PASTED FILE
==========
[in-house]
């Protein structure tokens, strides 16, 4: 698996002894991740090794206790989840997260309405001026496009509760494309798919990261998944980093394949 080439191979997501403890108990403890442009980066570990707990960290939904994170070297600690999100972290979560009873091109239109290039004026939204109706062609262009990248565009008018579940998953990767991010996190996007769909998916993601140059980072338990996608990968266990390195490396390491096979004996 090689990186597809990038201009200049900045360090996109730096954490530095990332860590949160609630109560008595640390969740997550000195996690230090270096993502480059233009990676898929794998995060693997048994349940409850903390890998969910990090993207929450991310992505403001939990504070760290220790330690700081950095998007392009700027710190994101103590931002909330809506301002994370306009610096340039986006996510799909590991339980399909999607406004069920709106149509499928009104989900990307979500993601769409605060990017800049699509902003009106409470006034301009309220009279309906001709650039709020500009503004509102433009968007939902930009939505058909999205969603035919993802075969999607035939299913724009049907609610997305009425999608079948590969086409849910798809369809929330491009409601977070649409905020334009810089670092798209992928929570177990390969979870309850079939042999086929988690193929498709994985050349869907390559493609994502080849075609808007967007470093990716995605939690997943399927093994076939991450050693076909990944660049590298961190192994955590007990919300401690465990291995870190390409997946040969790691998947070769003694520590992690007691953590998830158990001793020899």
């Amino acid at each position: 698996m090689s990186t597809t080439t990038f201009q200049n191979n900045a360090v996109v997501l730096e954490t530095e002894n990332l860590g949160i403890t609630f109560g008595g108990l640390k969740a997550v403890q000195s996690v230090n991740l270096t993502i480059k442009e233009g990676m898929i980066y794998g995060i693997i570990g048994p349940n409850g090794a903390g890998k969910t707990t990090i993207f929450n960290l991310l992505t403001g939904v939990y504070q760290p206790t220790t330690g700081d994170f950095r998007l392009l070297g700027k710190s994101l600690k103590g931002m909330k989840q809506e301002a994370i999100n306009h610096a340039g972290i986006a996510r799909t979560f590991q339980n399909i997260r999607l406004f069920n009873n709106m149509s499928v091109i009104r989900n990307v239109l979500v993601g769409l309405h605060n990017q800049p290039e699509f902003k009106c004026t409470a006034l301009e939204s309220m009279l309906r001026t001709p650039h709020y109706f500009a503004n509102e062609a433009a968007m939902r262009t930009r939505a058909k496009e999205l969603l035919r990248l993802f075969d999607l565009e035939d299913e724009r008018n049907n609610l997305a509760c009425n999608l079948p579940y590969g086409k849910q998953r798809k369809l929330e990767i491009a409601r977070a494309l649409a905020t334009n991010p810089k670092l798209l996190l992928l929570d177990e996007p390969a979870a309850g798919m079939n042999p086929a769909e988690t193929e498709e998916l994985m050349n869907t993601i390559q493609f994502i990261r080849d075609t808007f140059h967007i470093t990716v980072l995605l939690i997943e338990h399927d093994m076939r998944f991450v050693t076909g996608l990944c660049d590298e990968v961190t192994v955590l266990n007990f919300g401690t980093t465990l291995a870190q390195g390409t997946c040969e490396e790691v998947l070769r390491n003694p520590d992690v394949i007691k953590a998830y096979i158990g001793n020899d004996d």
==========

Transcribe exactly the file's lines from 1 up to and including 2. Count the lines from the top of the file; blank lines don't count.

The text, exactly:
[in-house]
């Protein structure tokens, strides 16, 4: 698996002894991740090794206790989840997260309405001026496009509760494309798919990261998944980093394949 080439191979997501403890108990403890442009980066570990707990960290939904994170070297600690999100972290979560009873091109239109290039004026939204109706062609262009990248565009008018579940998953990767991010996190996007769909998916993601140059980072338990996608990968266990390195490396390491096979004996 090689990186597809990038201009200049900045360090996109730096954490530095990332860590949160609630109560008595640390969740997550000195996690230090270096993502480059233009990676898929794998995060693997048994349940409850903390890998969910990090993207929450991310992505403001939990504070760290220790330690700081950095998007392009700027710190994101103590931002909330809506301002994370306009610096340039986006996510799909590991339980399909999607406004069920709106149509499928009104989900990307979500993601769409605060990017800049699509902003009106409470006034301009309220009279309906001709650039709020500009503004509102433009968007939902930009939505058909999205969603035919993802075969999607035939299913724009049907609610997305009425999608079948590969086409849910798809369809929330491009409601977070649409905020334009810089670092798209992928929570177990390969979870309850079939042999086929988690193929498709994985050349869907390559493609994502080849075609808007967007470093990716995605939690997943399927093994076939991450050693076909990944660049590298961190192994955590007990919300401690465990291995870190390409997946040969790691998947070769003694520590992690007691953590998830158990001793020899």